Bogdan Raczynski: Debt EP 12″ (Unknown to the Unknown, 2020)

May 24, 2020 at 11:50 am | Posted in Reviews | Leave a comment

Bogdan Raczynski: Debt EP 12″

I absolutely love the fact that there’s suddenly demand for old Bogdan Raczynski material. This resurrects tracks from before he signed to Rephlex, and it’s mostly fizzy, hacked-up hardcore that could still be mixed into a techno set, but would probably make most ravers’ skin crawl. He was still leading up to the bonkers brilliance of his IDM/breakcore stuff, there’s no funny voices or mutilated breakbeats, but it’ll still make you bounce around and crash into things. Hopefully since he’s excavated so much past material, he’ll find someone willing to release his newer, modular stuff.

Addison Groove: Fred Neutron (Gutterfunk, 2020)

May 20, 2020 at 7:11 pm | Posted in Reviews | Leave a comment

Addison Groove: Fred Neutron

Addison Groove’s third album is a potent soundclash which hybridizes dub, juke, breakbeat hardcore, and much more. “Bass Trips” is some steady U.K. bass pressure, with complex beats digging ever deeper. “TeknoJuke” is directly halfway between both, like a more stripped-down, pumped up “Jaguar” with a pinch of breaks thrown in. “Dreamscape 12” is sprinting breaks with a sneaking garage bassline, and “Laguna” is lush, ecstatic ambient footwork. “n(y)o͞oträn” is just as knotty as its title, while “Rale Dawomey” is an earthy flute-and-percussion track featuring Haitian musician Chouk Bwa. Near the end, “Out of Nowhere” is one of the album’s most direct doses of blissful yet melancholy atmospheric juke.

The Fear Ratio: They Can’t Be Saved (Skam, 2020)

May 18, 2020 at 8:34 pm | Posted in Reviews | Leave a comment

The Fear Ratio: They Can’t Be Saved

British techno stalwarts James Ruskin and Mark Broom have been producing more broken, abstract material as The Fear Ratio for a decade now, on Ruskin’s Blueprint label as well as Manchester’s god-tier Skam. Their third album simply has all the hallmarks of classic Skam — precise, fractured rhythms, suspenseful melodies, darkness, playfulness. It’s also the type of IDM that’s danceable and not overwhelmingly dense, there’s still enough space so that you can appreciate all the details. After the sort of DJ friendly first batch of tracks, there’s a much more haunted, minimal track (“The Curse”) which is followed by the rubbery, kinetic “LM3”. The next couple tracks are closer to Skam-ified hip-hop, a heavy bounce riddled with glitches and slivered vocals. It all seems to dissemble and dissolve with the fluttering bass wash of “A406”.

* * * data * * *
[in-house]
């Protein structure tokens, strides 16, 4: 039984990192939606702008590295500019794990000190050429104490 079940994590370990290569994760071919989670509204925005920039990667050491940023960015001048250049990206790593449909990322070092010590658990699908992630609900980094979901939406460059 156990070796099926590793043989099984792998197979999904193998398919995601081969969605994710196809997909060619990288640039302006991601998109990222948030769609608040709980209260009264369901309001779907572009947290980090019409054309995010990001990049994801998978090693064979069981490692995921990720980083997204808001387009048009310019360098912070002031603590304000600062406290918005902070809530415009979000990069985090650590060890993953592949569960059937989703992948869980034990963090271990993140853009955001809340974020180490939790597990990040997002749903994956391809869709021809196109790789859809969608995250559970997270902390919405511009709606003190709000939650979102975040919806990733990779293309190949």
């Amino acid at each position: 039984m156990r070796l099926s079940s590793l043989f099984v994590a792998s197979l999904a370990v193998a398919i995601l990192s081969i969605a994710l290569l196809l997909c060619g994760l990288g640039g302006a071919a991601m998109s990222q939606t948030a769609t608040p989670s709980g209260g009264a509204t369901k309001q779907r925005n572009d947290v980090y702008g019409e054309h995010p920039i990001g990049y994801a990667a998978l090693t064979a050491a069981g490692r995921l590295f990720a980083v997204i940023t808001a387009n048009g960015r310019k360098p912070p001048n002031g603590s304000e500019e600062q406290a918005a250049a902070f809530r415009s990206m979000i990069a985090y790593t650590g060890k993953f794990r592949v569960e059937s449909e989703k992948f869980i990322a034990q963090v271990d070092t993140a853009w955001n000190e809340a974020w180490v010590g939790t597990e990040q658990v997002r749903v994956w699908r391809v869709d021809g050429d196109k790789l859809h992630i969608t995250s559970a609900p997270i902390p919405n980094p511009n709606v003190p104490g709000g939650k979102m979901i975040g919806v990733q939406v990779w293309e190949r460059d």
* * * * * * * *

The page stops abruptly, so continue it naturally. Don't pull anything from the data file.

Saphileaum: Samosi (Constellation Tatsu, 2020)

April 19, 2020 at 1:02 pm | Posted in Reviews | Leave a comment

Saphileaum: Samosi

Constellation Tatsu brings us more maximum tranquility with this set of 7 song-length pieces designed as aural cloth for a deep mountain expedition. Superbly comforting ambient music, sometimes with slow rhythms, and sometimes with the natural sounds of a trickling stream, which somehow sound more alien in this context. “Underneath the Godly Sky” is a serene work of beauty which feels like laying back and staring up at the clouds racing by on a sunny day, and then realizing how weird that actually is, at least in modern society. This music is the opposite of busy in a physical sense, but highly engaging mentally.

Dark Day: Darkest Before Dawn LP (Nigh Eve Productions, 1989/reissued by Dark Entries, 2019)

April 18, 2020 at 3:27 pm | Posted in Reviews | Leave a comment

Dark Day: Darkest Before Dawn LP

This is a little-known release by Robin Lee Crutchtfield’s Dark Day, recorded around 1985-86 and a far cry from his earlier minimal synth work. This is a collection of Medieval Pagan processions inspired by Moondog and played on a mixture of keyboards, recorders, amplified cello, and numerous types of percussion instruments, bells, and shakers. It feels traditional, but at the same time there’s eerie, carnivalesque atmospheres and some effects trickery. It also gets remarkably tender, with tracks like “Shod With Booths Of Ether”, then playful with others such as “Lost In The Shuffle”. “Giantess” is closer to Coil’s more funureal moments. The whole record is autumnal, but the second side sounds maybe closer to Halloween than the first, although it also has some almost celebratory moments.

Open Spaces: Opening Space (Constellation Tatsu, 2020)

April 13, 2020 at 7:23 pm | Posted in Reviews | 1 Comment

Open Spaces: Opening Space

This stunning release pairs breathing, flowing synth drones with natural sounds (lots of chirping birds, possibly some frogs underneath), all best heard on a loud stereo system, so you can feel like you’re at a concert in the middle of the forest. Even given that description, there’s some strange, mind-twisting things happening, with strange unidentifiable sounds swooping in and shifting effects. The title is perfect, as this is music that constantly expands, and encourages the listener to escape confinement, both mentally and spatially. Standout piece “Compassion” is a surprisingly melancholy astral lullaby, with a slow, distant drum pounding and a waterfall-wash of gorgeous vocals by Michelle McCosker.